Charles Greeley Abbot

Charles Greeley Abbot

Birth
Wilton, Hillsborough County, New Hampshire, USA
Death 17 Dec 1973 (aged 101)
Riverdale, Anne Arundel County, Maryland, USA
Burial Brentwood, Prince George's County, Maryland, USA
Plot Section G
Memorial ID 152603428 · View Source
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Scientist. An astrophysicist, he was the fifth Secretary of the Smithsonian Institution in Washington, DC. He was also the second and last person to hold both posts of Secretary of the Institution and Director of the Smithsonian Astrophysical Observatory at the same time. His studies of how solar activity affects weather patterns on earth were the forerunner of long-range weather predictions. Born in Wilton, New Hampshire, the son of a farmer and the youngest of four children, he attended public schools, and graduated from Phillips Andover Academy. In 1894, he graduated with a BS degree from the Massachusetts Institute of Technology (MIT) with a major in Chemical Physics. Remaining at MIT, he earned a Master of Science (MS) degree in 1895. Coming to the attention of Samuel Pierpont Langley, he was hired in 1895 as an assistant at the Smithsonian's Astrophysical Observatory, where he helped Langley map the infrared spectrum of the Sun, and developing other means of measuring wavelengths in the infrared region of the solar spectrum. Under Langley, Abbot flourished as a creative designer and builder of scientific instruments for measuring solar radiation. He was a leader in the Smithsonian's expeditions to observe solar eclipses in 1900 and 1901, proving to be a reliable observer. Langley's intention was to show that by understanding the amount and character of solar radiation upon the earth's surface, man could plan to use this information for controlling agriculture and other uses. Abbot picked up the scientific mission of showing that Earth's meteorology and biology were intimately connected to variations in the Sun's energy output. In 1907, following Langley's death the previous year, he was made the second Director of the Smithsonian's Astrophysical Observatory. In 1910, he was awarded the prestigious Draper Gold Medal by the National Academy of Sciences, and in 1916, he was awarded the Rumford Medal from the American Academy of Arts and Sciences. By the mid-1920s, he had proven the connection between solar cycles and its effects on weather patterns on earth. In 1930, he was made the fifth Secretary of the Smithsonian Institution while keeping his job as Director of the Astrophysical Observatory. In 1944, Abbot retired from both jobs.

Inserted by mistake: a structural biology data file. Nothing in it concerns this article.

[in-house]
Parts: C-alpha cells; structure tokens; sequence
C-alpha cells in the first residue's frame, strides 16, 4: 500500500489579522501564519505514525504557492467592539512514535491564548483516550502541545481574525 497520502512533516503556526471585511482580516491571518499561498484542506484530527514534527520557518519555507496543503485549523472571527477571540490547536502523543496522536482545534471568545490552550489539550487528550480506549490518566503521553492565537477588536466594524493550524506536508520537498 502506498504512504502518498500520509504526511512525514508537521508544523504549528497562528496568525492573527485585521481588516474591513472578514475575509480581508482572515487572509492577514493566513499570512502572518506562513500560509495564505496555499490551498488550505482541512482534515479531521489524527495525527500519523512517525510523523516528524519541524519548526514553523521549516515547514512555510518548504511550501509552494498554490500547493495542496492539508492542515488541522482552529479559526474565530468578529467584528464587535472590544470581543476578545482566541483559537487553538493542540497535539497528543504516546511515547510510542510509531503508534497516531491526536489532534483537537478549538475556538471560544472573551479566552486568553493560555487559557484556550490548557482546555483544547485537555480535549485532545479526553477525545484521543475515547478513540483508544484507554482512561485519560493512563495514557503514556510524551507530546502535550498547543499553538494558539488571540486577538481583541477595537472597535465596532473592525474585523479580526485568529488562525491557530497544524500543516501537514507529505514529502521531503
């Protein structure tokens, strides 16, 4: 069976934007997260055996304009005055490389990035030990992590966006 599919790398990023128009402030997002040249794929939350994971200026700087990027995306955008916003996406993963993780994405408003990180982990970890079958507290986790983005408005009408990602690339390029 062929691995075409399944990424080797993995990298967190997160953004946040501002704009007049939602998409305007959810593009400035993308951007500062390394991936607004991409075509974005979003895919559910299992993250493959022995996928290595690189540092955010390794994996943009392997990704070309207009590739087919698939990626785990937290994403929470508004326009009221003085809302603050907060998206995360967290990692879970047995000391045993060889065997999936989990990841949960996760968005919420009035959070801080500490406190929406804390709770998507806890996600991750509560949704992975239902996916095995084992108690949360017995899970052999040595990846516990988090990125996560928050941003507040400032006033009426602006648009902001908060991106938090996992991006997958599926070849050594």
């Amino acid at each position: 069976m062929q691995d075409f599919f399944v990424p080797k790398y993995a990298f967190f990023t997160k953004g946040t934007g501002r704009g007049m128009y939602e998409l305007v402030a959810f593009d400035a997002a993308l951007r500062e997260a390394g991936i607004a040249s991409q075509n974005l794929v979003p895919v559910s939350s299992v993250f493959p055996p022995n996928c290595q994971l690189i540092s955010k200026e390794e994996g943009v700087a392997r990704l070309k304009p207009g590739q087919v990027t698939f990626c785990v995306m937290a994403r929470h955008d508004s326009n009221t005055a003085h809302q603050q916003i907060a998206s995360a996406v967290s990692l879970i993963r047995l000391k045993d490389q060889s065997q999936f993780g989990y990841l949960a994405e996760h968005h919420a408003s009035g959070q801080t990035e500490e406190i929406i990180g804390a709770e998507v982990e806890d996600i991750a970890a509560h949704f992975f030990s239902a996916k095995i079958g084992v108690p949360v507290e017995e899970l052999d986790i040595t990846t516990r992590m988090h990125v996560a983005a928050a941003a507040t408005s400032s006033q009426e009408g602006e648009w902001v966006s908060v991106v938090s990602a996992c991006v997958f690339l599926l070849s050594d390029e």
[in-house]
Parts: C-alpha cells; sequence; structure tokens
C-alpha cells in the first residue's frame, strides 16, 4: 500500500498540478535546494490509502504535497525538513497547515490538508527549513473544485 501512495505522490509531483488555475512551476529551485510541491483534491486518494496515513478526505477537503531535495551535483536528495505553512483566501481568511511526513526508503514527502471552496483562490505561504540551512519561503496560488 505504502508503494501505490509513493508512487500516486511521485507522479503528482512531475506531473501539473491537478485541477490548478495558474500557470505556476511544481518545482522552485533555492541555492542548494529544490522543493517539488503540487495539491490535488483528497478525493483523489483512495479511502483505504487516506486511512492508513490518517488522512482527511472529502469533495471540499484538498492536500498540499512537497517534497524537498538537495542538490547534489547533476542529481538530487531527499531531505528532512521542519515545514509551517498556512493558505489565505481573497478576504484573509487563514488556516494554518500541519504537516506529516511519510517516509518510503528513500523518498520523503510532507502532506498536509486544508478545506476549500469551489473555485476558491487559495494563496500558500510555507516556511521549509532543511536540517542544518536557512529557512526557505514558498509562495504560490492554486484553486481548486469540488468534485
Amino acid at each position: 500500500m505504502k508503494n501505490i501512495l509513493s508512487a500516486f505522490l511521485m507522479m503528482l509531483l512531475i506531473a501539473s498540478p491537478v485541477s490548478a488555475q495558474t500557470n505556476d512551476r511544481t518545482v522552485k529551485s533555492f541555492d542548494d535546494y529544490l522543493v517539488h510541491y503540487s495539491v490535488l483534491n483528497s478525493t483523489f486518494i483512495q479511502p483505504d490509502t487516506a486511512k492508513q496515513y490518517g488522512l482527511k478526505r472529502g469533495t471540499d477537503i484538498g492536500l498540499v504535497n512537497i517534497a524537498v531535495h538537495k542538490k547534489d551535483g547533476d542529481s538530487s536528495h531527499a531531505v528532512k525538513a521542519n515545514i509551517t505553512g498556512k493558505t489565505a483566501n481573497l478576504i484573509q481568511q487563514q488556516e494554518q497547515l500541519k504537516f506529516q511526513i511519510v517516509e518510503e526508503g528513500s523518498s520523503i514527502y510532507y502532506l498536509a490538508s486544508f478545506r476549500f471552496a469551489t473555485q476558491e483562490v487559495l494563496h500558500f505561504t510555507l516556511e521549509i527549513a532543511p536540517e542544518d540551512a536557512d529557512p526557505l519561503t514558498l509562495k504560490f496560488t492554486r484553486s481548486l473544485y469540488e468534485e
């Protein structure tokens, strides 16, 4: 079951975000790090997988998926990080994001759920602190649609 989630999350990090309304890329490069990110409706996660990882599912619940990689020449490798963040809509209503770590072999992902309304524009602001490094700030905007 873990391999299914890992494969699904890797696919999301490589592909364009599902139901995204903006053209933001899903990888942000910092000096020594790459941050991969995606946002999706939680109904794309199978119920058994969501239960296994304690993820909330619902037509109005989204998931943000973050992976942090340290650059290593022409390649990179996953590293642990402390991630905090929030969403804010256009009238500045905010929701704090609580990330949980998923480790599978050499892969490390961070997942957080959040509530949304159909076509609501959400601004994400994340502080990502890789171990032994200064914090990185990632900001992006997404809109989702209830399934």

Bio by: Kit and Morgan Benson


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  • Created by: Stephen Decker
  • Added: 21 Sep 2015
  • Find a Grave Memorial 152603428
  • Find a Grave, database and images (https://www.findagrave.com : accessed ), memorial page for Charles Greeley Abbot (31 May 1872–17 Dec 1973), Find a Grave Memorial no. 152603428, citing Fort Lincoln Cemetery, Brentwood, Prince George's County, Maryland, USA ; Maintained by Stephen Decker (contributor 48644334) .